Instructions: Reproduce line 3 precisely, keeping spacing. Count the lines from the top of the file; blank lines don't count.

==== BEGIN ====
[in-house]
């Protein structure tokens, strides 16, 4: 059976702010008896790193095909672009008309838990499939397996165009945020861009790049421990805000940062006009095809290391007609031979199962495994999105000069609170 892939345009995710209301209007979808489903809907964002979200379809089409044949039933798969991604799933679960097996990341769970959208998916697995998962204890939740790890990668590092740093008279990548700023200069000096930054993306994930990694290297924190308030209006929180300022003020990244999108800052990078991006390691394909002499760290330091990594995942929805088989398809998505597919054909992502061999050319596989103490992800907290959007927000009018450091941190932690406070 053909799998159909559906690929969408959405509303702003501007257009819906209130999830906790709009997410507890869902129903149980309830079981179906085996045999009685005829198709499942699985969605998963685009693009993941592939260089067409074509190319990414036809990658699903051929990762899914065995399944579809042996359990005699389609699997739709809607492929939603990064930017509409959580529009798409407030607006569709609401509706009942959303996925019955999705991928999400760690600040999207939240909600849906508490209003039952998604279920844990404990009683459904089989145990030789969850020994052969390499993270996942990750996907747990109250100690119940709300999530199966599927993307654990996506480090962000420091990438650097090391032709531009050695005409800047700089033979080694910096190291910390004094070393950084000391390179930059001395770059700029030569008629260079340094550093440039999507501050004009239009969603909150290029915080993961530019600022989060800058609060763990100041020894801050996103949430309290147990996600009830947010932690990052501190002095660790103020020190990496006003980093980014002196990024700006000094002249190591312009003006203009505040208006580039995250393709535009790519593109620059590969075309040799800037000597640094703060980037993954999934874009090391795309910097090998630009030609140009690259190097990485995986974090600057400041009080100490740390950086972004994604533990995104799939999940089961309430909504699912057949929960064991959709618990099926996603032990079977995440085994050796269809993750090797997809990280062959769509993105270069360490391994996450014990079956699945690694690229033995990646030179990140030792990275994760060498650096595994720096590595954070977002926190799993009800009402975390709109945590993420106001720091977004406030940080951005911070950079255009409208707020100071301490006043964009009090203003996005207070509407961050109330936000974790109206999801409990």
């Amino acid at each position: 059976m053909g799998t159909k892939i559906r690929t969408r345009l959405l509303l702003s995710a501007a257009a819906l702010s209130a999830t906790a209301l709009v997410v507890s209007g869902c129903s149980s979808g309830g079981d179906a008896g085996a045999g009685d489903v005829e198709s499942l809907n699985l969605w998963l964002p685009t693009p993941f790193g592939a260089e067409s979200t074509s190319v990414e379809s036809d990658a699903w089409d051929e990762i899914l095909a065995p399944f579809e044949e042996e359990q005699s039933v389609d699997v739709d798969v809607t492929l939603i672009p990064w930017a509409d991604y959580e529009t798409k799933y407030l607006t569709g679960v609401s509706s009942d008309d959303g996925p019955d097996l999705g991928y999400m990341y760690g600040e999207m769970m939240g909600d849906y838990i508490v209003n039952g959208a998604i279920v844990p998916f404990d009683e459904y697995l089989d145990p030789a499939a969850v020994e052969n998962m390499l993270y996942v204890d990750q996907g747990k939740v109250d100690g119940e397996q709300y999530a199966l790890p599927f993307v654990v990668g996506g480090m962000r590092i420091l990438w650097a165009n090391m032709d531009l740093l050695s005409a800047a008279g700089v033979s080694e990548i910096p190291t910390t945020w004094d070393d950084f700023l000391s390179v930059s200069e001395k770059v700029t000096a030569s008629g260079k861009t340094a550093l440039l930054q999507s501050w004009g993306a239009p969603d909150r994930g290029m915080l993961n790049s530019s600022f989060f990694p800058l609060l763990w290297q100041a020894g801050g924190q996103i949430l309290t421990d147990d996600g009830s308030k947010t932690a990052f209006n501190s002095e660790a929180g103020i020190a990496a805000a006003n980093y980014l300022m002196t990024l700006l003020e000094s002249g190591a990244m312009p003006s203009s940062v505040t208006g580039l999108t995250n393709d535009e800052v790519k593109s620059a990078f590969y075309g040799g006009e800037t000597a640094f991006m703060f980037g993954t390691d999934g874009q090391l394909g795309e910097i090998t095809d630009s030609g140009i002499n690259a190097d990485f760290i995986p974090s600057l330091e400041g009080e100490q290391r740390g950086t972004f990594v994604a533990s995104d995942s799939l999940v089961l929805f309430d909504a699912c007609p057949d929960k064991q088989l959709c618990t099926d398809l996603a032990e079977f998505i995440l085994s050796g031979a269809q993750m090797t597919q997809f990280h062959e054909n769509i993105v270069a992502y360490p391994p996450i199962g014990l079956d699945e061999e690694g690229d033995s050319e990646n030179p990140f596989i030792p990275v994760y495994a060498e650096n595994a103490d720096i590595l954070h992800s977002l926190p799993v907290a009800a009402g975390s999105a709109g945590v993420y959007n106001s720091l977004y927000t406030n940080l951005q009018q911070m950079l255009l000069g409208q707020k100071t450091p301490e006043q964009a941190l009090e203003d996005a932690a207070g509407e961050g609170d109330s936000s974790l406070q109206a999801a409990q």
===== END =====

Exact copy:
């Amino acid at each position: 059976m053909g799998t159909k892939i559906r690929t969408r345009l959405l509303l702003s995710a501007a257009a819906l702010s209130a999830t906790a209301l709009v997410v507890s209007g869902c129903s149980s979808g309830g079981d179906a008896g085996a045999g009685d489903v005829e198709s499942l809907n699985l969605w998963l964002p685009t693009p993941f790193g592939a260089e067409s979200t074509s190319v990414e379809s036809d990658a699903w089409d051929e990762i899914l095909a065995p399944f579809e044949e042996e359990q005699s039933v389609d699997v739709d798969v809607t492929l939603i672009p990064w930017a509409d991604y959580e529009t798409k799933y407030l607006t569709g679960v609401s509706s009942d008309d959303g996925p019955d097996l999705g991928y999400m990341y760690g600040e999207m769970m939240g909600d849906y838990i508490v209003n039952g959208a998604i279920v844990p998916f404990d009683e459904y697995l089989d145990p030789a499939a969850v020994e052969n998962m390499l993270y996942v204890d990750q996907g747990k939740v109250d100690g119940e397996q709300y999530a199966l790890p599927f993307v654990v990668g996506g480090m962000r590092i420091l990438w650097a165009n090391m032709d531009l740093l050695s005409a800047a008279g700089v033979s080694e990548i910096p190291t910390t945020w004094d070393d950084f700023l000391s390179v930059s200069e001395k770059v700029t000096a030569s008629g260079k861009t340094a550093l440039l930054q999507s501050w004009g993306a239009p969603d909150r994930g290029m915080l993961n790049s530019s600022f989060f990694p800058l609060l763990w290297q100041a020894g801050g924190q996103i949430l309290t421990d147990d996600g009830s308030k947010t932690a990052f209006n501190s002095e660790a929180g103020i020190a990496a805000a006003n980093y980014l300022m002196t990024l700006l003020e000094s002249g190591a990244m312009p003006s203009s940062v505040t208006g580039l999108t995250n393709d535009e800052v790519k593109s620059a990078f590969y075309g040799g006009e800037t000597a640094f991006m703060f980037g993954t390691d999934g874009q090391l394909g795309e910097i090998t095809d630009s030609g140009i002499n690259a190097d990485f760290i995986p974090s600057l330091e400041g009080e100490q290391r740390g950086t972004f990594v994604a533990s995104d995942s799939l999940v089961l929805f309430d909504a699912c007609p057949d929960k064991q088989l959709c618990t099926d398809l996603a032990e079977f998505i995440l085994s050796g031979a269809q993750m090797t597919q997809f990280h062959e054909n769509i993105v270069a992502y360490p391994p996450i199962g014990l079956d699945e061999e690694g690229d033995s050319e990646n030179p990140f596989i030792p990275v994760y495994a060498e650096n595994a103490d720096i590595l954070h992800s977002l926190p799993v907290a009800a009402g975390s999105a709109g945590v993420y959007n106001s720091l977004y927000t406030n940080l951005q009018q911070m950079l255009l000069g409208q707020k100071t450091p301490e006043q964009a941190l009090e203003d996005a932690a207070g509407e961050g609170d109330s936000s974790l406070q109206a999801a409990q």